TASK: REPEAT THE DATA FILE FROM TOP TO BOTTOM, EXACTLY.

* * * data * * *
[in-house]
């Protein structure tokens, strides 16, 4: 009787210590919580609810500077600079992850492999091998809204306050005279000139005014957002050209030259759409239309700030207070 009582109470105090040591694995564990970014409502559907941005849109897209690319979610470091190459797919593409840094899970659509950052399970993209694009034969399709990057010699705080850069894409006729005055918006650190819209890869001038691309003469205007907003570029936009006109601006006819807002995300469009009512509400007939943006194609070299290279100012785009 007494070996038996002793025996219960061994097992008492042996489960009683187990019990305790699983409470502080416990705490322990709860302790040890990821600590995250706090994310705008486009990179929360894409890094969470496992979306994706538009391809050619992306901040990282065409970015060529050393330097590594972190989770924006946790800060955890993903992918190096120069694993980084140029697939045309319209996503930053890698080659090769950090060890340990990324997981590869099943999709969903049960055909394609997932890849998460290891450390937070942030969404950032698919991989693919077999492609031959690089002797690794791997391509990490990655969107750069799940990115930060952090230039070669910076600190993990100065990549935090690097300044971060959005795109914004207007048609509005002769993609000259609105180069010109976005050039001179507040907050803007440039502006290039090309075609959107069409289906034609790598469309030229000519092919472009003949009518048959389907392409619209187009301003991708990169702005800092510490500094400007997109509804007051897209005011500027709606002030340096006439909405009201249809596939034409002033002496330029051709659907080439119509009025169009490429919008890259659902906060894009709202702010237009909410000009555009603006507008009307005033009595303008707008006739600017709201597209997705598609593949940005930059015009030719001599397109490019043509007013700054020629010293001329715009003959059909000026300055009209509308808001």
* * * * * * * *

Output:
[in-house]
């Protein structure tokens, strides 16, 4: 009787210590919580609810500077600079992850492999091998809204306050005279000139005014957002050209030259759409239309700030207070 009582109470105090040591694995564990970014409502559907941005849109897209690319979610470091190459797919593409840094899970659509950052399970993209694009034969399709990057010699705080850069894409006729005055918006650190819209890869001038691309003469205007907003570029936009006109601006006819807002995300469009009512509400007939943006194609070299290279100012785009 007494070996038996002793025996219960061994097992008492042996489960009683187990019990305790699983409470502080416990705490322990709860302790040890990821600590995250706090994310705008486009990179929360894409890094969470496992979306994706538009391809050619992306901040990282065409970015060529050393330097590594972190989770924006946790800060955890993903992918190096120069694993980084140029697939045309319209996503930053890698080659090769950090060890340990990324997981590869099943999709969903049960055909394609997932890849998460290891450390937070942030969404950032698919991989693919077999492609031959690089002797690794791997391509990490990655969107750069799940990115930060952090230039070669910076600190993990100065990549935090690097300044971060959005795109914004207007048609509005002769993609000259609105180069010109976005050039001179507040907050803007440039502006290039090309075609959107069409289906034609790598469309030229000519092919472009003949009518048959389907392409619209187009301003991708990169702005800092510490500094400007997109509804007051897209005011500027709606002030340096006439909405009201249809596939034409002033002496330029051709659907080439119509009025169009490429919008890259659902906060894009709202702010237009909410000009555009603006507008009307005033009595303008707008006739600017709201597209997705598609593949940005930059015009030719001599397109490019043509007013700054020629010293001329715009003959059909000026300055009209509308808001």